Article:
In the DRTE computer core memory the induced read voltages were a little over 1OO millivolts. But the disturb voltages were about 30millivolts. Cobbold realized that the ability of the conventional diagonal threading of the read-wire to cancel out the disturb voltages would depend on the exact positioning and uniformity of the read windings. In practice this kind of precision wiring was difficult to achieve. Cobbold concluded that if the read-wire was a right angles to the drive wires, cancellation of the disturb voltages from the cores onto the read-wire would occur for both drive-wires. Describing the wiring arrangement in a 1961 U.S. Patent Cobbold wrote:

"This configuration of magnetic core memory provides advantages over the known structure in that all conductors are threaded through the core in a rectangular system and no conductors are threaded through the core at angles other than 90 degrees with respect to other conductors. When this structure is incorporated into a computer memory utilizing planes composed of rows and columns of these cores, there is no single conductor threading each core of every plane. Since the read-out conductor is at right angles to the two coincident current conductors no voltage due to magnetic induction of the coincident current impulses is induced in the read-out winding and one of the large sources of unwanted signals in a computer memory is avoided". (Cobbold 1961:2,55-68) (see Fig. 16)

Fig. 16

This wiring arrangement had other important benefits. Firstly, it made the wiring process of the core much simpler. Wiring the read wire diagonally through all the core elements was a very time consuming task. Cobbold hoped that his method of wiring would make the assembly of core memories more automatic. It was this practical problem of threading the core memory that seems to have led Cobbold to come up with the novel wiring arrangement.

"There were a number of difficulties associated with making core memories and one of them was the large amount of work that had to go into threading all the cores with wires. It was while I was pondering some of these difficulties that I came up with a new way of wiring up a core which would avoid having any zig-zag wires going through it".(Cobbold,1985:4)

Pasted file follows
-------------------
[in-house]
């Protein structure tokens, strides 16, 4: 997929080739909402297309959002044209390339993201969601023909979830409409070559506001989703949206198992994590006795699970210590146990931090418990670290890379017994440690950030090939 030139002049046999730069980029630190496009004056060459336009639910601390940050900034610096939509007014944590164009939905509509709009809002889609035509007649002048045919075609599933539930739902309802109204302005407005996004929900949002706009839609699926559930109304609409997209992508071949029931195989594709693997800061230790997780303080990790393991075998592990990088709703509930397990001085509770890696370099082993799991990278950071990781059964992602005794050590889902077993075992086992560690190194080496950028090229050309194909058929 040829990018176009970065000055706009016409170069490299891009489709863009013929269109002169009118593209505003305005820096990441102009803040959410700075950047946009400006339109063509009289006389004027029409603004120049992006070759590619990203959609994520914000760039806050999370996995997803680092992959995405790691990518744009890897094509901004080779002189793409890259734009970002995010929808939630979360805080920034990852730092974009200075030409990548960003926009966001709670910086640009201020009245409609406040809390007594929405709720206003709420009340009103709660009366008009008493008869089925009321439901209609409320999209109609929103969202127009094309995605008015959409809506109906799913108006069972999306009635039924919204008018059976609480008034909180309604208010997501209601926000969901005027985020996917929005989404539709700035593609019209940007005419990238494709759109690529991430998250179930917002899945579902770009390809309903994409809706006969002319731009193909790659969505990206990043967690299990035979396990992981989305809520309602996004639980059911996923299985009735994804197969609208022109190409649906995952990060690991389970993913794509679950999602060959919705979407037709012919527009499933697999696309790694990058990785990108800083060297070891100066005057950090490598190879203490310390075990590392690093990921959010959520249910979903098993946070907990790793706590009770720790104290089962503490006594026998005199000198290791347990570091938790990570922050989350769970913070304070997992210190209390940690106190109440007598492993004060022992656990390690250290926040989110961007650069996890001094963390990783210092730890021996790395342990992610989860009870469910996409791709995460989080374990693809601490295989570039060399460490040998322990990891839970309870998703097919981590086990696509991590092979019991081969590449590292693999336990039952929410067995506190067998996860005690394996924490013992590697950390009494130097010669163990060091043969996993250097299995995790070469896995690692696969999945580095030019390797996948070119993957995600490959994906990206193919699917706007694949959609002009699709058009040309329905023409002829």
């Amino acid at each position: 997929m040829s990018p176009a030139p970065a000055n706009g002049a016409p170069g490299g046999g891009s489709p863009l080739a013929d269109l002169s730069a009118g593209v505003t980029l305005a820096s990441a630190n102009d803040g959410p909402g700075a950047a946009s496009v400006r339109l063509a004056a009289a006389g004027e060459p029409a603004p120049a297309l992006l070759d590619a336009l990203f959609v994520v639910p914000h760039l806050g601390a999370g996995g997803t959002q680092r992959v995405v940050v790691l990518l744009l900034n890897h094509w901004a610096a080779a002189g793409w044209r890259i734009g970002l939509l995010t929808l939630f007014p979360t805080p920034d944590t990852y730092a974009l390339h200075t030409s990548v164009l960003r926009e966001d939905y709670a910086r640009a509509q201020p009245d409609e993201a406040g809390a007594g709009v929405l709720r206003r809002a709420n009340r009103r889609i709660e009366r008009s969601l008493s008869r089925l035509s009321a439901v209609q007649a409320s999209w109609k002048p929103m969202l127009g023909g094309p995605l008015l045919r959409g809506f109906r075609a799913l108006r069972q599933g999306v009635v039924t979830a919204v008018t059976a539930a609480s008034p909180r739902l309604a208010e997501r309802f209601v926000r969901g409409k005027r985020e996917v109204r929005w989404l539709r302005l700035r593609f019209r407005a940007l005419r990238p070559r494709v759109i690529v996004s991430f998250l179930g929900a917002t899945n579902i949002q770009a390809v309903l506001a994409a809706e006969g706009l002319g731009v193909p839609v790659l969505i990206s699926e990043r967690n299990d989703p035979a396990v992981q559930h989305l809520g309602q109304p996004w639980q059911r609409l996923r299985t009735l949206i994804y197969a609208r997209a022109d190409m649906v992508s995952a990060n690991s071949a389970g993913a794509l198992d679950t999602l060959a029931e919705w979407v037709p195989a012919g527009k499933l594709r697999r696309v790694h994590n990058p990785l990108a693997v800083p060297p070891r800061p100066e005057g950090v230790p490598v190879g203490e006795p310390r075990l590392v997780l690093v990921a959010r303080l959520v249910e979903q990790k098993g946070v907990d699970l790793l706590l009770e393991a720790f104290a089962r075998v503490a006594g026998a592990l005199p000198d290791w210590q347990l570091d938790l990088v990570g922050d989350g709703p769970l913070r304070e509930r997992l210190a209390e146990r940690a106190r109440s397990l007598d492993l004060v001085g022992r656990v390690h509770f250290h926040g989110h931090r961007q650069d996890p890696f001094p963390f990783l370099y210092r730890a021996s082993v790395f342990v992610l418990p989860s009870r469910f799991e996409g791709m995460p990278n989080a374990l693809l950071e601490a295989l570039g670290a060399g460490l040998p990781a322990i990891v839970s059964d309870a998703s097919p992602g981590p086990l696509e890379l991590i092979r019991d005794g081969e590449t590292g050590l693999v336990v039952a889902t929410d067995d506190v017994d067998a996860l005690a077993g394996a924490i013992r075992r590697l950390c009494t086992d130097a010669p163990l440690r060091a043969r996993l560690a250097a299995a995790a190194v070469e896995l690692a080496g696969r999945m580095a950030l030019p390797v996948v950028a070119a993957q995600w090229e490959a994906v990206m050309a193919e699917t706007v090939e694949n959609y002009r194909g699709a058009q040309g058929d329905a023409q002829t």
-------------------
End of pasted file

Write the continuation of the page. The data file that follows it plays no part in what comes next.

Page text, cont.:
This system of wiring up the core also had the added advantage of simplifying the maintenance of the memory:

"The replacement of a single damaged core is made practicable in a memory according to the invention since it is only necessary to remove the two pairs of conductors threading through a given core and that core will drop out of the memory plane. With known memories it has also been necessary to break the read-out wire at the defective core and resolder it on insertion of a new core. Since magnetic core memories are normally conducted in a very compact form with a typical density ~f 10 cores per inch along the sides of the memory, it will be seen that breaking and resoldering of the read were in the centre of a plane is such a difficult procedure that it has proven less expensive to replace a whole memory plane rather than repair a damaged core." (Cobbold,1961:2,71-3,12)

Because of the nature of the wiring in the DRTE core memory , the geometrical location of a word in memory differed from the usual arrangement where each bit of the word was located on a different core plane. Instead a single word was stored in a single line of cores on the same plane. In this way access to any word required that only one row of core elements in a given plane receive simultaneous coincident current pulses.

As it turned out Cobbold's novel memory system found application in the Prince Albert Data Processing System. The Prince Albert System had, according to Cobbold, memory requirements that resembled those of the DRTE computer. In addition to the DRTE core memory, two core memories of 1024 18-bit words were made for the Prince Albert station according to Cobbold's design.

An end view of the core memory array.

The incomplete memory drawer. The drawer is double height and the magnetic core array resides in the bottom. The top has sockets for the printed circuit boards.
DRTE Photo 59-4048

The memory drawer in the desk, tipped up for testing/servicing. The magnetic core array is at the left nearest the camera and to its left can be seen the printed circuit cards. One of the boards can be seen on an extender which raised it up so we could get an oscilloscope probe at any part of the board.
DRTE Photo 60-4345